Daily Local News (West Chester, PA)

How inflation and moral hazard are at stake in the Supreme Court

- By Tom Hudson

Inflation is not a constituti­onal issue, yet it will be on the docket of the U.S. Supreme Court in the week ahead.

Legally speaking, the justices will hear arguments in two cases regarding President Joe Biden’s effort to cancel hundreds of millions of dollars of college student loan debt. The cases focus on executive branch powers.

Financiall­y speaking, the ultimate decisions this summer will reverberat­e through the broader economy and millions of household budgets.

That’s why it’s worth the attention of investors, regardless of whether they have student loans themselves.

In 2022, Biden announced he was erasing up to $20,000 of federal student loans for qualified borrowers. That’s $400 billion in borrowing that would no longer have to be paid back. Economic opponents argue it’s a shadow $400 billion stimulus. A “sweeping action of great economic and political significan­ce” is how the states challengin­g the cancellati­on described it in their Supreme Court filing.

The Biden administra­tion argues it has the right to tear up the IOUs and that reinstatin­g them would cause “economical­ly vulnerable borrowers” to be left in the lurch, “unable to make financial decisions with an accurate understand­ing of their future repayment obligation­s.”

First, the court must decide if the plaintiffs in the two cases have standing — that is, would be hurt by the Biden student loan cancellati­on plan. Then the justices will have to decide if the cancellati­on is legal under a 2020 law.

To be fair, President Donald Trump was the one who first suspended student loan paybacks when the COVID-19 pandemic began. Biden made a campaign promise to cancel some of the debt. He did so and has been challenged in court by a handful of states and borrowers.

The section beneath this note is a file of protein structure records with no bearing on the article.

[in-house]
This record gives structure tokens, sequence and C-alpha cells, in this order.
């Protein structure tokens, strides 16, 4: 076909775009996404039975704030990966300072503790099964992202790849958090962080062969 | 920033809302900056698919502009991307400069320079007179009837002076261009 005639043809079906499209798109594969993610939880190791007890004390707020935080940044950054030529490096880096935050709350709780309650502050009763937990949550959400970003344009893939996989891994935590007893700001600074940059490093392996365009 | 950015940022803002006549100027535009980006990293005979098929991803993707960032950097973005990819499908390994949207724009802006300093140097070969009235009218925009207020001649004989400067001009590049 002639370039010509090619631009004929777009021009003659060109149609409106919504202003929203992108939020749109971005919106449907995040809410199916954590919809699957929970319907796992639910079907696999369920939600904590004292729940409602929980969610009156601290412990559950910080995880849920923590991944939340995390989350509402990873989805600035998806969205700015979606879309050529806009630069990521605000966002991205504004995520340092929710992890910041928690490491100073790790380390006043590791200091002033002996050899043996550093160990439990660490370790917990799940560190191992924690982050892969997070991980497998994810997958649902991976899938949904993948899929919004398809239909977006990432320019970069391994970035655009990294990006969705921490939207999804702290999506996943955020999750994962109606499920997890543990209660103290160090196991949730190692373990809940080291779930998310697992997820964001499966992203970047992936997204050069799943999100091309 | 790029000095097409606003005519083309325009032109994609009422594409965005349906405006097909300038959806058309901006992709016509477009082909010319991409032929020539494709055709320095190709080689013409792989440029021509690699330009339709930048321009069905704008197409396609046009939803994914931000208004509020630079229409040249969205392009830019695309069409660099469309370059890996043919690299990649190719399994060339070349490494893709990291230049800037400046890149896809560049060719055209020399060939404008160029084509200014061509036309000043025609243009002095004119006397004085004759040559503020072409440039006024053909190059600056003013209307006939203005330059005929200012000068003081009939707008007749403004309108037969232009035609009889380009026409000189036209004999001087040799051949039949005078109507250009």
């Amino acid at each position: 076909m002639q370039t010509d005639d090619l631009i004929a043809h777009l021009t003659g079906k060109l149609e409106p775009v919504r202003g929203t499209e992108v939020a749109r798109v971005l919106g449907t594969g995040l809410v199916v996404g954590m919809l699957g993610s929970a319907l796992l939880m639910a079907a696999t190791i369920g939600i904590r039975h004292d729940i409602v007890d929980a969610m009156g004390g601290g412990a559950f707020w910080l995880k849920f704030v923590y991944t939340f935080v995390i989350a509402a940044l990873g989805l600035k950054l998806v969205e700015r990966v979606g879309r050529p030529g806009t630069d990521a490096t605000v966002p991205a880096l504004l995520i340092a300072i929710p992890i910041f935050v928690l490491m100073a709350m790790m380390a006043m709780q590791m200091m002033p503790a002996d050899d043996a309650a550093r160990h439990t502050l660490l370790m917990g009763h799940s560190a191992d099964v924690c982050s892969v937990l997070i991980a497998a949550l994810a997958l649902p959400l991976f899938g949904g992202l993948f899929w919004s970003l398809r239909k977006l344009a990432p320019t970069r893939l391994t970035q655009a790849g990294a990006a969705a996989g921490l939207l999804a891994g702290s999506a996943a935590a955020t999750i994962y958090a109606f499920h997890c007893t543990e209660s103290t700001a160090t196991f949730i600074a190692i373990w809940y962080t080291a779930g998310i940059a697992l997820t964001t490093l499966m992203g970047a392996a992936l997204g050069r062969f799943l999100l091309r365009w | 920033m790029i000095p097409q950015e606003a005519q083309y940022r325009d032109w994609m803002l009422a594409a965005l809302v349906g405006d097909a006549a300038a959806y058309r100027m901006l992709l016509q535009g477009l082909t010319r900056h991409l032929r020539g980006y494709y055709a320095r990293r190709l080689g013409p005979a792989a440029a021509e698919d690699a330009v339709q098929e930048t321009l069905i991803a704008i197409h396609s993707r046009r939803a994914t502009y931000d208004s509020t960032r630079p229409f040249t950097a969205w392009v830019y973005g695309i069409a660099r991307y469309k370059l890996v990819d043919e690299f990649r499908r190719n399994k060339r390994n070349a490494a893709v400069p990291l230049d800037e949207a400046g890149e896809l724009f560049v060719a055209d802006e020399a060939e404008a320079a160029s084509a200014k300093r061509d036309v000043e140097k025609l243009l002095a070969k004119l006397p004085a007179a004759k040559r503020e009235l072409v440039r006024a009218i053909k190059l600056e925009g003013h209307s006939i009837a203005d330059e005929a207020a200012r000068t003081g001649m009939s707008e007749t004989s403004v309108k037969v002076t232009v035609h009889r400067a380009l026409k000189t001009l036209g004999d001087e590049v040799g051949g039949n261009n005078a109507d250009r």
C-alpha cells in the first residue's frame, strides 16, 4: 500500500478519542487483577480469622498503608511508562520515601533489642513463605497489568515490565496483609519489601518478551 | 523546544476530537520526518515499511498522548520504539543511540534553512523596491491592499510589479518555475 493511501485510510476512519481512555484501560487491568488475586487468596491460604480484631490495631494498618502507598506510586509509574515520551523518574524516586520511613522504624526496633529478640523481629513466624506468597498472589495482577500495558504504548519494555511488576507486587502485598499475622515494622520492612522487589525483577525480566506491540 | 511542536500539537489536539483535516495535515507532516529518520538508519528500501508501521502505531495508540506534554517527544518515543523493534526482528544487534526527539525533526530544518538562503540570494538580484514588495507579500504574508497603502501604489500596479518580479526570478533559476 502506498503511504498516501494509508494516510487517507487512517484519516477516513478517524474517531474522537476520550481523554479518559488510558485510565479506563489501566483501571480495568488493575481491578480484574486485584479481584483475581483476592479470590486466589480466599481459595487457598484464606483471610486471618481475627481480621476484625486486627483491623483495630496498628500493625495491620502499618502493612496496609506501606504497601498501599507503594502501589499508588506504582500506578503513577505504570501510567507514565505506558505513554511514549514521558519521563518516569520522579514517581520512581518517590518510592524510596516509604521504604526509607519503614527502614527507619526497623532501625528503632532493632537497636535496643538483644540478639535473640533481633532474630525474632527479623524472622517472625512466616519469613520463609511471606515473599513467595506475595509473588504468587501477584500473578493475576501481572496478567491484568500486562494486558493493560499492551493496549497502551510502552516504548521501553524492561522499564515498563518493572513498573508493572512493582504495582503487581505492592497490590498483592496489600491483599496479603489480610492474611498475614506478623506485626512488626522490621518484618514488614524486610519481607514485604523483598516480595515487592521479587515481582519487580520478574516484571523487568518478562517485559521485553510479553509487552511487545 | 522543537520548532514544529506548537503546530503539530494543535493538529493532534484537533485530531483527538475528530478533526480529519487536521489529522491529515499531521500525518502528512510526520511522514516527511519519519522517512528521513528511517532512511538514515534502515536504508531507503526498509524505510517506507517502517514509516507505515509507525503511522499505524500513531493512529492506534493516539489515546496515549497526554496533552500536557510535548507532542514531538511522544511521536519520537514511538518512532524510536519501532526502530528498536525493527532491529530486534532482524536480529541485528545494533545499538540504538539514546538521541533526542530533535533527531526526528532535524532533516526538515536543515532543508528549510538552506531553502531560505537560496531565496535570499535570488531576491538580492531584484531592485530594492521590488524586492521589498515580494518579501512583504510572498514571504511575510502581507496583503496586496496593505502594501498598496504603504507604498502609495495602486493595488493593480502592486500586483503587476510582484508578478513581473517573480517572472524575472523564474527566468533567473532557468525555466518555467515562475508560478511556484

The moral hazard of this effort is not on trial here either. However, like inflation, it is present. There was plenty of outrage 15 years ago when Congress approved the bailout of banks and other financial firms that were teetering because of making home loans that went bad. Opponents argued that the rescue did not punish lenders, essentiall­y rewarding them despite their role in creating the problem.

Colleges and universiti­es are in a similar spot here. Higher education is not being asked to take a haircut if some government student loans are forgiven. Taxpayers are. Regardless of whether you support or oppose the effort to reduce a former college student’s debt burden, it will reduce cash flows to the federal government by more than $300 billion over the next 10 years, according to the Department of Education. Some of that will be offset by the taxes generated when former students use their freed-up cash to buy homes, refrigerat­ors and vacations.

The fight over student loan repayments comes as the president and the Republican House majority appear deadlocked on efforts to raise the debt ceiling before the “X” date, perhaps as soon as June, when the federal government could default on its debt.

The judicial branch does not make monetary or fiscal policy. It is charged with balancing those policies with the law. Inflationa­ry forces may not be on the judicial scale, but they are on the economic scale.

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